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With a few changes at home, you could lower your electricity bills

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BC Hydro community team member Janet Zhu offers a few tips on how to save money on your BC Hydro bills, starting with how to learn more about the way you use energy.

Tips & ideas on how to more than offset that April 1 rate increase

Janet Zhu
For bchydro.com

As of April 1, BC Hydro increased residential rates by 4%, which for the average residential customer, adds up to about $4 per month.

It's all part of a 10-year rates strategy that will allow us to spend about $2.4 billion a year in upgrading our aging electrical system. It's work that has to be done, but we also understand that for many British Columbians, a higher energy bill is never good news.

So we've come up with a variety of ideas, including some no-cost and low-cost ways you can help offset this year's rate increase. And because a few small changes can really add up, it's possible you may even be able to spend less on electricity this year than you did in the previous 12 months.

Start by tracking your energy use online

To start tracking your electricity use on bchydro.com, you'll first need to create an online account. If you have one already, log in to MyHydro and select view detailed consumption to access our electricity tracking tools.

With electricity use tracked by the month, day or right down to the hour, you can get an idea of how your daily routines and activities affect your bill. For example, you'll find out how those two loads of laundry you did yesterday translated into a spike in that day's usage. And you can do a bit more sleuthing, using bchydro.com's Cost Calculator, to find out just how much your washer or dryer is using. (Here's a tip: If you're using a clothes dryer, that's where you're biggest laundry cost will be, in terms of electricity use. Hang-drying laundry is one quick way to start cutting your energy costs.)

As a BC Hydro customer, you can go even deeper into electricity tracking. Buy a Home Energy Monitor to have the real-time information on your electricity use, in kilowatts or in dollars and cents, when you turn on and off lights and appliances.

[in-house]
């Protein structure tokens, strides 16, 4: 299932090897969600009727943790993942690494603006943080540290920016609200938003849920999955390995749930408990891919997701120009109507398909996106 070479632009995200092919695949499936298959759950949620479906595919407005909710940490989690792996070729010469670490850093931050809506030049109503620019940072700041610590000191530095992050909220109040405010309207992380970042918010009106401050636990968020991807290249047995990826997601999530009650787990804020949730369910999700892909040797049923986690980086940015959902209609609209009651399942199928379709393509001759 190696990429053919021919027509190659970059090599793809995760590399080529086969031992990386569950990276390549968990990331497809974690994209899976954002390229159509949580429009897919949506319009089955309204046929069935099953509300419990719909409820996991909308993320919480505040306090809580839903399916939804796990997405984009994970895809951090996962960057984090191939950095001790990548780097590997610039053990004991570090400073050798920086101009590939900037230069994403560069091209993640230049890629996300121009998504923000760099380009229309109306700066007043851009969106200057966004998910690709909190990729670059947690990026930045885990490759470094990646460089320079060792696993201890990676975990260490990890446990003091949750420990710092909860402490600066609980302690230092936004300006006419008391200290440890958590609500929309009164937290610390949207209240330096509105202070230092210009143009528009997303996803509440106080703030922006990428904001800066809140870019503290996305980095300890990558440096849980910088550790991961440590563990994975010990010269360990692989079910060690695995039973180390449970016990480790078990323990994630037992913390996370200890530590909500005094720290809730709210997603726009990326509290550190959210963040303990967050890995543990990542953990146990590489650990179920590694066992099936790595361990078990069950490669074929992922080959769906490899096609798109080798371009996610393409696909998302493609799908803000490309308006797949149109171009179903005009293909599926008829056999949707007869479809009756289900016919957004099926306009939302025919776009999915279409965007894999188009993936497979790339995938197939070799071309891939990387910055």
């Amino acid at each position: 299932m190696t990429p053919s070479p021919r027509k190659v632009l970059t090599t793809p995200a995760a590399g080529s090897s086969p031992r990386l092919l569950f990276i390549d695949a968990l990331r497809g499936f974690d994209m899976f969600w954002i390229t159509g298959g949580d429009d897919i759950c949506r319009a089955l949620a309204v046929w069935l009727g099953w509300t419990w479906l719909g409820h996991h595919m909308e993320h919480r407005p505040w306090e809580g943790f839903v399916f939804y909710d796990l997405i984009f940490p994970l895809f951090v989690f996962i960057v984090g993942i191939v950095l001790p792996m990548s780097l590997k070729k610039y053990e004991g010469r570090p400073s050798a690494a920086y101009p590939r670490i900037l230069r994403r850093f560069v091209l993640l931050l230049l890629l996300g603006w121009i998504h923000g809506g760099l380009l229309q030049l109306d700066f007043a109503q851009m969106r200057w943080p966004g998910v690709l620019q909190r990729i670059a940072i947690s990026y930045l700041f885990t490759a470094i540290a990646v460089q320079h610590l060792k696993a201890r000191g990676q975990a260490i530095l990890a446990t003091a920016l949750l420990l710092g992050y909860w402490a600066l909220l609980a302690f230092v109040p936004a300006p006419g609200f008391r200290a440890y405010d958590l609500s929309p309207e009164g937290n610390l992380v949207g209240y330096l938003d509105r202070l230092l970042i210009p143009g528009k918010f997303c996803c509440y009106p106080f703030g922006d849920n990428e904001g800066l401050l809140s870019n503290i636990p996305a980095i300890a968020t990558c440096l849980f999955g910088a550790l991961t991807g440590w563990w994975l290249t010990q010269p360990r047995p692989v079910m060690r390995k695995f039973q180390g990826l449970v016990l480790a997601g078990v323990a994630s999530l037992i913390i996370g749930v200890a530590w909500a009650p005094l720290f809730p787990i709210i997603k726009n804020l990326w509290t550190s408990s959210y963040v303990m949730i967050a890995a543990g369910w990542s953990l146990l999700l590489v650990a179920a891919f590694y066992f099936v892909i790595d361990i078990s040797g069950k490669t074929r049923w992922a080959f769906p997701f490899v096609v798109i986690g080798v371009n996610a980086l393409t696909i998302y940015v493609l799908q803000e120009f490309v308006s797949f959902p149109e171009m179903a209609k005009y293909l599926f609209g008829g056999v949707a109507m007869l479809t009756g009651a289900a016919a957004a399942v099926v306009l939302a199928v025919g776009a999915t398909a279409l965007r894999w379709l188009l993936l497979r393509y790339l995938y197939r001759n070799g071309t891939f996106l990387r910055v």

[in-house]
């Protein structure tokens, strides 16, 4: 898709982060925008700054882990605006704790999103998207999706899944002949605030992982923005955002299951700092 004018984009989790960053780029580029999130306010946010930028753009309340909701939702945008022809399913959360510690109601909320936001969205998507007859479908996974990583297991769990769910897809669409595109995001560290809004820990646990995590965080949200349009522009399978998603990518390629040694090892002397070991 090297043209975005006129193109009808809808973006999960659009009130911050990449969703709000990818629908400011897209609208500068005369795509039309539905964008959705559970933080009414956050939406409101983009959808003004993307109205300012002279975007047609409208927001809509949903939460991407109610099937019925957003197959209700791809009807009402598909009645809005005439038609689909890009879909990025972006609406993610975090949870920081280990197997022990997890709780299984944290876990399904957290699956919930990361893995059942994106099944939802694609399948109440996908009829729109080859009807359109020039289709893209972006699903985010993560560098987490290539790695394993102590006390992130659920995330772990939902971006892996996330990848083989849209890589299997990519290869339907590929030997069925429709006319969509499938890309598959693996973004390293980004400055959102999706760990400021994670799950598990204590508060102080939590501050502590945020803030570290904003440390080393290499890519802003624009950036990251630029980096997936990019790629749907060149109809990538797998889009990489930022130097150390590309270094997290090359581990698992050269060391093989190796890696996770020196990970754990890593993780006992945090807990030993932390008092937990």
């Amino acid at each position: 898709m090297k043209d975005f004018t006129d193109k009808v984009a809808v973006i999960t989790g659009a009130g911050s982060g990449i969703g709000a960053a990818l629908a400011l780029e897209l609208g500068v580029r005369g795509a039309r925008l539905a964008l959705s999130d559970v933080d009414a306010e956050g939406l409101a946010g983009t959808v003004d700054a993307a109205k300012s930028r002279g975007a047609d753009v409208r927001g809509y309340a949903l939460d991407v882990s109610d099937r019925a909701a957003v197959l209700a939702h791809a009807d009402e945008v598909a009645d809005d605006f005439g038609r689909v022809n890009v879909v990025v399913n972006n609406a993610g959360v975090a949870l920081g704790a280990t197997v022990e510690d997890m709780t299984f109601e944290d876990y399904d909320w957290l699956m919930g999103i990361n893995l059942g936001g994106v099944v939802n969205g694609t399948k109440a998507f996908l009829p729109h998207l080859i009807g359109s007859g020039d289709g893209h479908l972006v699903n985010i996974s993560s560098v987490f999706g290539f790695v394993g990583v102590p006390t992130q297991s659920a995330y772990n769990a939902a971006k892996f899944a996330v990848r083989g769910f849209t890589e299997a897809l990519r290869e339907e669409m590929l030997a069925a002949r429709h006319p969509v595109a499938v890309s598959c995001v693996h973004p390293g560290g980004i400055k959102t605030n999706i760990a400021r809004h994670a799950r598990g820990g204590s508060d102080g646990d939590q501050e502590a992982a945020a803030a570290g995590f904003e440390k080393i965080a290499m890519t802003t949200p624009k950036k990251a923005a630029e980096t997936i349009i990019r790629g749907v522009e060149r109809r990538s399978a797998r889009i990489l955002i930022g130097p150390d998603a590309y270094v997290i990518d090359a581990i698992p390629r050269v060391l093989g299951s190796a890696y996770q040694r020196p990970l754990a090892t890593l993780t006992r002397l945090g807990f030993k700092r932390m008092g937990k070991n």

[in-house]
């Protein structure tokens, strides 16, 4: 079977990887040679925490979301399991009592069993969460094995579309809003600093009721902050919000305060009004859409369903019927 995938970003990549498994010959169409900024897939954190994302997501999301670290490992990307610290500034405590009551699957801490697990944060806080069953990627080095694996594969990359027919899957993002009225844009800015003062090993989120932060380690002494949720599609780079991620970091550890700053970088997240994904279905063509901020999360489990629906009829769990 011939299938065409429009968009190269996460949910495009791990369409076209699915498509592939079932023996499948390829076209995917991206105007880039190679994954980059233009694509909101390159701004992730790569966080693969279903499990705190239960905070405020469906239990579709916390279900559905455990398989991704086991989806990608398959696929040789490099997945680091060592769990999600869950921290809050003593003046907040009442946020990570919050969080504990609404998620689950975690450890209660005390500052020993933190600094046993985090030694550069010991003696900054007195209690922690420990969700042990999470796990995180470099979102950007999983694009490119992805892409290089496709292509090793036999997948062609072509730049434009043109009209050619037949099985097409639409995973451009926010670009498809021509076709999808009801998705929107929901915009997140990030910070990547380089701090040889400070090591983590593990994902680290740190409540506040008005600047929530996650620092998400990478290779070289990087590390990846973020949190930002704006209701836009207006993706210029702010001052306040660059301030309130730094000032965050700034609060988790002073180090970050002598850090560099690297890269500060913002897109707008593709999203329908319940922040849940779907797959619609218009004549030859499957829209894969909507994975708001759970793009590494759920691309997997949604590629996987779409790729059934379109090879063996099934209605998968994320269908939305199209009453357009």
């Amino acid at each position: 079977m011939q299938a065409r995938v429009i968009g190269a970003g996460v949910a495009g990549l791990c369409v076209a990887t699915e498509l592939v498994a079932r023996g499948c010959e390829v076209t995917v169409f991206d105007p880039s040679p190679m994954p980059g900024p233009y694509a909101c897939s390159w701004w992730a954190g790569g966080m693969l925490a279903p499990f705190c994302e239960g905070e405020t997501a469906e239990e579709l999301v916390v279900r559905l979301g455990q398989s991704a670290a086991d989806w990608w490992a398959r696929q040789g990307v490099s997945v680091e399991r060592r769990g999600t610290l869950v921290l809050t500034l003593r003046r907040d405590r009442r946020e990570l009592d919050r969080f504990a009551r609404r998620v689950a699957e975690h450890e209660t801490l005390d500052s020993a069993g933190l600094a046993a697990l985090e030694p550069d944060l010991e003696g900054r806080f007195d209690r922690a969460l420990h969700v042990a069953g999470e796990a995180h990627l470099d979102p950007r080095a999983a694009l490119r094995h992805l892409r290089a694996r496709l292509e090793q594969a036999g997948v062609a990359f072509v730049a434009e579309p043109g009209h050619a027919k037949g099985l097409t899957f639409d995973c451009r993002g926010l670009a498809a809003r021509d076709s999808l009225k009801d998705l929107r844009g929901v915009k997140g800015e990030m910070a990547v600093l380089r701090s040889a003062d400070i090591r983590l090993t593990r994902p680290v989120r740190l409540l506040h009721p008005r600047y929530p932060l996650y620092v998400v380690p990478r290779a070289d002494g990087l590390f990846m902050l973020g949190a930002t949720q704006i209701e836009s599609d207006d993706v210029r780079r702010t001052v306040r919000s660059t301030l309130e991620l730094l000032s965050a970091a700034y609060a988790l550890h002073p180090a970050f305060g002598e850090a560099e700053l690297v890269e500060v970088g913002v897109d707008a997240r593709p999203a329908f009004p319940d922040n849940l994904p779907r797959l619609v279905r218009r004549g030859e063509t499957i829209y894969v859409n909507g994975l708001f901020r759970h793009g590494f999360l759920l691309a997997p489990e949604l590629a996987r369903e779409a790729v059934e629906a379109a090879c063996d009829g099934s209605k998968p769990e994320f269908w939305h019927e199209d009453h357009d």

Once you have a better idea of your electricity use and its costs, it's time to think of saving.

Counting the beans: 21 no and low-cost tips

The easiest way to save on energy is to change a few habits.

Our 21 tips page should be your go-to list for saving electricity without having to spend money on bigger-ticket items like upgraded appliances or the insulation in your home. If you did all 21 changes, you could save up to $500 a year, but even if you do a few, it could be enough to offset this year's rate increase.

Small projects can make a big difference

There are many small, relatively easy, projects you can do to save energy and money.

Do you feel drafty at some places in your house? Air moves through the gaps around windows and doors, taking the heat with it. Unwanted air movement makes it hard to keep the room at a comfortable temperature, and costs you more for heating in winter and cooling in summer. You can easily draft proof your house using window film, caulk or spray foam.

Don't miss out on our do-it-yourself projects page and our new videos that will show you just how easy it is to deliver on these upgrades.

How about a $50 reward for your efforts?

Now that you're changing the way you use electricity to trim your electricity bills, why not try to earn a $50 reward for your efforts? Here's how it works.

Join Team Power Smart and, if you've had a BC Hydro account at your current address for at least 12 months, start a 10% Reduction Challenge. If you can decrease your electricity use over the next 12 months, compared to the previous 12 months, you could earn a $50 reward.

And as you may need a little encouragement, and more ideas, along the way, don't forget to subscribe to our monthly Connected eNewsletter. It's full of energy saving ideas and news about BC Hydro.

Janet Zhu is a member of BC Hydro's community team.